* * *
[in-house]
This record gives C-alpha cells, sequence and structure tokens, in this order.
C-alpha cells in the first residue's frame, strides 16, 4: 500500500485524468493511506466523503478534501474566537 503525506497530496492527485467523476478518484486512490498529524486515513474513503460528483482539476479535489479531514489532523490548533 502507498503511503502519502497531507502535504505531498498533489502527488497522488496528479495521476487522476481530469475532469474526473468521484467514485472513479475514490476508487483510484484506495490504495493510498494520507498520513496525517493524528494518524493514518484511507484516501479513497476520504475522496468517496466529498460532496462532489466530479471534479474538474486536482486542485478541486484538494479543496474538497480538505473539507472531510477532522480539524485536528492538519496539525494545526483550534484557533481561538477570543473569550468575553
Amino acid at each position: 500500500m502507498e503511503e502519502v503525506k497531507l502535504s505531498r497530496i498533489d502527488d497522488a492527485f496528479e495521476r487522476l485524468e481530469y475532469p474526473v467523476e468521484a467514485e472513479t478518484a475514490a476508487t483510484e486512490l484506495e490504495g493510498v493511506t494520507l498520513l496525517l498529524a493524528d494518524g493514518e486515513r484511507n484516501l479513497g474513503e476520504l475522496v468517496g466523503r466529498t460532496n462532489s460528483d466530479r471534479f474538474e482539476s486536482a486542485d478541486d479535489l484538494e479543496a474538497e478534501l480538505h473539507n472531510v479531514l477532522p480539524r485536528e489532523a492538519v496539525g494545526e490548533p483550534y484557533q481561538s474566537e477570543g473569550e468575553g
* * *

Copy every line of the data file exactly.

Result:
[in-house]
This record gives C-alpha cells, sequence and structure tokens, in this order.
C-alpha cells in the first residue's frame, strides 16, 4: 500500500485524468493511506466523503478534501474566537 503525506497530496492527485467523476478518484486512490498529524486515513474513503460528483482539476479535489479531514489532523490548533 502507498503511503502519502497531507502535504505531498498533489502527488497522488496528479495521476487522476481530469475532469474526473468521484467514485472513479475514490476508487483510484484506495490504495493510498494520507498520513496525517493524528494518524493514518484511507484516501479513497476520504475522496468517496466529498460532496462532489466530479471534479474538474486536482486542485478541486484538494479543496474538497480538505473539507472531510477532522480539524485536528492538519496539525494545526483550534484557533481561538477570543473569550468575553
Amino acid at each position: 500500500m502507498e503511503e502519502v503525506k497531507l502535504s505531498r497530496i498533489d502527488d497522488a492527485f496528479e495521476r487522476l485524468e481530469y475532469p474526473v467523476e468521484a467514485e472513479t478518484a475514490a476508487t483510484e486512490l484506495e490504495g493510498v493511506t494520507l498520513l496525517l498529524a493524528d494518524g493514518e486515513r484511507n484516501l479513497g474513503e476520504l475522496v468517496g466523503r466529498t460532496n462532489s460528483d466530479r471534479f474538474e482539476s486536482a486542485d478541486d479535489l484538494e479543496a474538497e478534501l480538505h473539507n472531510v479531514l477532522p480539524r485536528e489532523a492538519v496539525g494545526e490548533p483550534y484557533q481561538s474566537e477570543g473569550e468575553g